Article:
Despy Boutris



As if we never touched—

that’s how we look at each other now.


As if we never met up that night

making contact with hogs’ heads

in the barn down the hill. Nothing to see


but the swarms of flies and your irises

refracting starlight. No feeling


but the terror of being touched—

the terror of wanting it


too much, of shattering. And the feel

of twin bloodblisters on our hands,


fireflies flying in lungs. Do you remember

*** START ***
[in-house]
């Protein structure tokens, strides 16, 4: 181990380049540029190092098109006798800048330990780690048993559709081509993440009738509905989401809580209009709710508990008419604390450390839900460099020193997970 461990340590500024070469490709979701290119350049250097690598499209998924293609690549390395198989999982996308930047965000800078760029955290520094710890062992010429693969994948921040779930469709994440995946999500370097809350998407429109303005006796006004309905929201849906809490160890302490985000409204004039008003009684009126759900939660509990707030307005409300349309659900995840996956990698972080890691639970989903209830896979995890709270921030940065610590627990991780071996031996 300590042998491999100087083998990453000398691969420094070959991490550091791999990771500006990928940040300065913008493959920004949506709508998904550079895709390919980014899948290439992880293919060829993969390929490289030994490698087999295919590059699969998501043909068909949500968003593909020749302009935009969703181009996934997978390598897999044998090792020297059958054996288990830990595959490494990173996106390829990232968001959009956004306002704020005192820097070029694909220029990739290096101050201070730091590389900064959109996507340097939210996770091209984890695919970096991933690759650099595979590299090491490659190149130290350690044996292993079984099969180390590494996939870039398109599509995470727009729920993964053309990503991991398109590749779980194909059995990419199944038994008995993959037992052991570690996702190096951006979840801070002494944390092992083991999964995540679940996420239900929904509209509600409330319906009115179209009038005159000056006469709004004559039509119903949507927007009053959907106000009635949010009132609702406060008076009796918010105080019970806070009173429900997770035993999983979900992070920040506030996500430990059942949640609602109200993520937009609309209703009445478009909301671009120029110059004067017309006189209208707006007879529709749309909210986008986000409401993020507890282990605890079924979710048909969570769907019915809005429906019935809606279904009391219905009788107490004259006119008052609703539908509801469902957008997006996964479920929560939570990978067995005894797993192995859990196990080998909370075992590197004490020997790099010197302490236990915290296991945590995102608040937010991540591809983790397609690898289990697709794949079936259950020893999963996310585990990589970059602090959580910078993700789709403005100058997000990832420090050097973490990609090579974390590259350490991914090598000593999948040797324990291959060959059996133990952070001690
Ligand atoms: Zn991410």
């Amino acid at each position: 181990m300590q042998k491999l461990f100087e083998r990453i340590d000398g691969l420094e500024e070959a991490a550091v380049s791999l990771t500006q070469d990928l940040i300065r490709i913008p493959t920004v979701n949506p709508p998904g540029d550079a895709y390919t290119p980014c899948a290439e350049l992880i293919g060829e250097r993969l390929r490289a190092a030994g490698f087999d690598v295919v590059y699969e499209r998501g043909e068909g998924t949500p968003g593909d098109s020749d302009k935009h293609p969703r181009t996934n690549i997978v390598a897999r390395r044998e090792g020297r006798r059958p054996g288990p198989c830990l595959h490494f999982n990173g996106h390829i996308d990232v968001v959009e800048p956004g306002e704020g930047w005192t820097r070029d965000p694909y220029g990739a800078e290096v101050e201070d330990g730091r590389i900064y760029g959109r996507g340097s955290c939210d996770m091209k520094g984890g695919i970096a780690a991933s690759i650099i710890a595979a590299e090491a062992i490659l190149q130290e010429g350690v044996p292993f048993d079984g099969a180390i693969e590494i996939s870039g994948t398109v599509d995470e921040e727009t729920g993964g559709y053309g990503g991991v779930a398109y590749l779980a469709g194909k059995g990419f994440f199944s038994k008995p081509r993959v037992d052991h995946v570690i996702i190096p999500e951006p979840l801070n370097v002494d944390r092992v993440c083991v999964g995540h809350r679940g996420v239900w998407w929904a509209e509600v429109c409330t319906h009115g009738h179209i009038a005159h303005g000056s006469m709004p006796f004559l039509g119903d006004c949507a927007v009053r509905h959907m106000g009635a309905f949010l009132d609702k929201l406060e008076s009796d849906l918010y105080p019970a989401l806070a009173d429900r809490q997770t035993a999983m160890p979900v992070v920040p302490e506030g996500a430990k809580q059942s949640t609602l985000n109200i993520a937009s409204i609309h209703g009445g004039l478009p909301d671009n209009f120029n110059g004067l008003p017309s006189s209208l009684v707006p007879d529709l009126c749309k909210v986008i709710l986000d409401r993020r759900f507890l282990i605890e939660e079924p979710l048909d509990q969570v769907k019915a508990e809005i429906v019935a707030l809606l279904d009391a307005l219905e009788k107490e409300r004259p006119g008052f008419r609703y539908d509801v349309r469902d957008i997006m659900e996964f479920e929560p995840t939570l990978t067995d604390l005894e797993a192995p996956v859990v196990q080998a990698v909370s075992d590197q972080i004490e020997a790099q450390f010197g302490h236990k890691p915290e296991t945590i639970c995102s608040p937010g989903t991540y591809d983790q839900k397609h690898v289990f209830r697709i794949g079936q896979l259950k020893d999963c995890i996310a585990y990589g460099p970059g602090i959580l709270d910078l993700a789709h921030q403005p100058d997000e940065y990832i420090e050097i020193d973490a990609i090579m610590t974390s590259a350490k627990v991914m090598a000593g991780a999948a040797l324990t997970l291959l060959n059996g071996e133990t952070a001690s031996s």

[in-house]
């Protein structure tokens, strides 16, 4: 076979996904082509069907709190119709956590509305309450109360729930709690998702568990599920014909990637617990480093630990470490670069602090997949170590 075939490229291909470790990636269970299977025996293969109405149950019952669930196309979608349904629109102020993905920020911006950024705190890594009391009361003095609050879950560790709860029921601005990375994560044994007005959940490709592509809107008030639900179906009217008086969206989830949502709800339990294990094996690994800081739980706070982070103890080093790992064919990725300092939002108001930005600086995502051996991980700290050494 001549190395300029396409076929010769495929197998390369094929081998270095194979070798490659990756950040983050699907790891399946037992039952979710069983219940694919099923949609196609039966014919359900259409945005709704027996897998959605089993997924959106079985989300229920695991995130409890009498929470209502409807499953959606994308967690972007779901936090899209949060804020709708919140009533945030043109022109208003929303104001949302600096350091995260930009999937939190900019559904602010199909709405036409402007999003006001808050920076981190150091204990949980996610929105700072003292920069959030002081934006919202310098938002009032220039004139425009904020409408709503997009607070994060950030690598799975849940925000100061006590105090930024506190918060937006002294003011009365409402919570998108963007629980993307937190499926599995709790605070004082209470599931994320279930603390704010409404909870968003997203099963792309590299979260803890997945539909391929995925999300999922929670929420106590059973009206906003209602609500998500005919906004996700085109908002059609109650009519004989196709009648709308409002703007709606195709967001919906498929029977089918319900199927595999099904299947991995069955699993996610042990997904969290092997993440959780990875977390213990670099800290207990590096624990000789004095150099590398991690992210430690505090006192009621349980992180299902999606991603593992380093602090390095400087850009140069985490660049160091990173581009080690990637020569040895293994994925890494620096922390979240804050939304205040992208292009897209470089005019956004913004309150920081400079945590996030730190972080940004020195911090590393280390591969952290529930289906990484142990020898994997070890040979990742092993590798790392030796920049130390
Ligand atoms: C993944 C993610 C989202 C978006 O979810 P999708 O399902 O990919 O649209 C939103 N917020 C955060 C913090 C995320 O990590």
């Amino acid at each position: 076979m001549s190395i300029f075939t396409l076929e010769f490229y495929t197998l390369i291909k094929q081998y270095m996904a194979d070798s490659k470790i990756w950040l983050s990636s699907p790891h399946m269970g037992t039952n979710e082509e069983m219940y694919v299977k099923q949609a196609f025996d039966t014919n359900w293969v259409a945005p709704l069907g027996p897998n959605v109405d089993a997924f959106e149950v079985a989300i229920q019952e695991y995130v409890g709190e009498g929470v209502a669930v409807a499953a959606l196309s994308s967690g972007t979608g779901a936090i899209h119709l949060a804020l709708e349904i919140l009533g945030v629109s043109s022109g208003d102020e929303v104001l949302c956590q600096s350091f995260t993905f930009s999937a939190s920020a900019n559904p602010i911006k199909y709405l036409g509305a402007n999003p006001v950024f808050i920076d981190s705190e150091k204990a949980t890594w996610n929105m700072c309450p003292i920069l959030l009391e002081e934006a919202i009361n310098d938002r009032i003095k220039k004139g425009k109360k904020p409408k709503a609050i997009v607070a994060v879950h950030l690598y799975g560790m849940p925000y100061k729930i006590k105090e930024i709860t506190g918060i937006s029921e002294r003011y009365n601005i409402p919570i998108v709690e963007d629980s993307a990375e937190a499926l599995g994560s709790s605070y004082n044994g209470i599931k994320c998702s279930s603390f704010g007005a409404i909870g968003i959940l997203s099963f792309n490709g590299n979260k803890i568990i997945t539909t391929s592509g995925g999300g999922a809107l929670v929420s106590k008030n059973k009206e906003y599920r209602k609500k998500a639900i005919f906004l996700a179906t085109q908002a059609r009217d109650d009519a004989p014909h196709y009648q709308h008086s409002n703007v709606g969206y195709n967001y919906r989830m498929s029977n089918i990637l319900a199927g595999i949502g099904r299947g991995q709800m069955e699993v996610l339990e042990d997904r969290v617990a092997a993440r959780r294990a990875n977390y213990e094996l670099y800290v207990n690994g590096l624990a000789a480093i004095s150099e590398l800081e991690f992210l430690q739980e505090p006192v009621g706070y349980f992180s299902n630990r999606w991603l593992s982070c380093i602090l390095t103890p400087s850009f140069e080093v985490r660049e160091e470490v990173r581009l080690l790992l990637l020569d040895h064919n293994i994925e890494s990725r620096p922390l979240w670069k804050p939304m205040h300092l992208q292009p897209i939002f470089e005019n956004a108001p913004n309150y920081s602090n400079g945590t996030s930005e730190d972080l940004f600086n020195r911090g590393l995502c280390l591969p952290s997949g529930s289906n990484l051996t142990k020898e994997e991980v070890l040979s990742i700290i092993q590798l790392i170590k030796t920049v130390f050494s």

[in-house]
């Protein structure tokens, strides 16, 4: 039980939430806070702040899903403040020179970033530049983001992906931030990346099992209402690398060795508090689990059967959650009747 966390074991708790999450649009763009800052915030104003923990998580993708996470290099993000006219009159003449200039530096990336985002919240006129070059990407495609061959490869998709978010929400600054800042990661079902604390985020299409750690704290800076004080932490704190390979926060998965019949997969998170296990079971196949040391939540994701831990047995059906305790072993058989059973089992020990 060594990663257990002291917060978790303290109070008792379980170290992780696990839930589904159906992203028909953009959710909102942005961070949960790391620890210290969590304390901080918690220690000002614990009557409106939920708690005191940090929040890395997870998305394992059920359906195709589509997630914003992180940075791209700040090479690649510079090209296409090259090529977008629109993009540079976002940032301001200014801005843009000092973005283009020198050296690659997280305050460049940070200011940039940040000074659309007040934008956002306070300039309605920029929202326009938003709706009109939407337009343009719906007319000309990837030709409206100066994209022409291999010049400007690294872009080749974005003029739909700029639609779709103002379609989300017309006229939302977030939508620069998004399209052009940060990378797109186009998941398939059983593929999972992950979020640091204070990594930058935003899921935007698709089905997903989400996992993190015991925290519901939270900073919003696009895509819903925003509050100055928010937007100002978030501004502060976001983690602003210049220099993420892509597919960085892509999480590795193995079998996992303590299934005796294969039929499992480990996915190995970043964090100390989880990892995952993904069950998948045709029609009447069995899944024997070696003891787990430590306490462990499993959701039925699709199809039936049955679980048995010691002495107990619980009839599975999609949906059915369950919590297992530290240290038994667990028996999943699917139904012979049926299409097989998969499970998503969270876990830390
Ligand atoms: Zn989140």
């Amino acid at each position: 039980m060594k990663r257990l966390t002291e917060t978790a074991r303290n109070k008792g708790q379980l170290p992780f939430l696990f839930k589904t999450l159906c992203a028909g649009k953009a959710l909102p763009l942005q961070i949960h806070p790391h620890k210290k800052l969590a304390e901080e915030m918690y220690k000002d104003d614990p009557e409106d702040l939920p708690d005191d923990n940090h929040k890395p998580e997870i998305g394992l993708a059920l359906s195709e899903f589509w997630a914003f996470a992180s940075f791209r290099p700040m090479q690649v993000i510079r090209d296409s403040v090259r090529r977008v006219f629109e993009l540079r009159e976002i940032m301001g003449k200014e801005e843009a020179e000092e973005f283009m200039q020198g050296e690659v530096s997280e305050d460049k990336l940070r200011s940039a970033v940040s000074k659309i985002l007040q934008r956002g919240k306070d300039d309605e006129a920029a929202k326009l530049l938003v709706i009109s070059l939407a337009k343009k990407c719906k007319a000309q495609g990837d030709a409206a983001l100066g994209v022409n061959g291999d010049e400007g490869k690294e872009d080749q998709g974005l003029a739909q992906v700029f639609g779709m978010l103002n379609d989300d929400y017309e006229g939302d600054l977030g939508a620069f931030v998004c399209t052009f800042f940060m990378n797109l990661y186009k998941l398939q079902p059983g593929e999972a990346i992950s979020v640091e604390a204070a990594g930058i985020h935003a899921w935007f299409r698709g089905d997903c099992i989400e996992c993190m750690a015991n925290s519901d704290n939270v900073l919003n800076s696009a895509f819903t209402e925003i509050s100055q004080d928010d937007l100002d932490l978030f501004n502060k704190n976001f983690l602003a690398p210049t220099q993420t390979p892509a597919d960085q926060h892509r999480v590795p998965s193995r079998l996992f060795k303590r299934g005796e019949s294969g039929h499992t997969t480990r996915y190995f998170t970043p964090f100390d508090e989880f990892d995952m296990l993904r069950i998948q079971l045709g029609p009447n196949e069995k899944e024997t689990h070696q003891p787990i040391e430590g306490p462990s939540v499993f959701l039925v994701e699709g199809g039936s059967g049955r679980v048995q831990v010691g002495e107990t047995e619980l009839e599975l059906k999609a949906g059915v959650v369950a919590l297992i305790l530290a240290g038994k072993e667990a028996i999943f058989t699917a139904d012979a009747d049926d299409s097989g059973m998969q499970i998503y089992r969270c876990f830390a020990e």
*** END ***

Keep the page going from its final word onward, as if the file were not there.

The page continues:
our hands twitching toward each other?


There was still that hillbilly lilt

to our speech as we smalltalked


and bigtalked, the air

above our hungry mouths


turning to steam, our hands

two hot twigs making smoke. Then


you kneeled frog-thighed above me

and scorched me with skin, cut my breath


in half. How we brimmed with want,

even before we knew what want was.


And, as cattle grazed grass

and teeth grazed lips,


we learned what want was—

in looking

and not looking at each other.


Despy Boutri’s writing has been published in Copper Nickel, Colorado Review, American Poetry Review, The Gettysburg Review, Prairie Schooner, and elsewhere. Currently, she teaches at the University of Houston and serves as editor-in-chief of The West Review.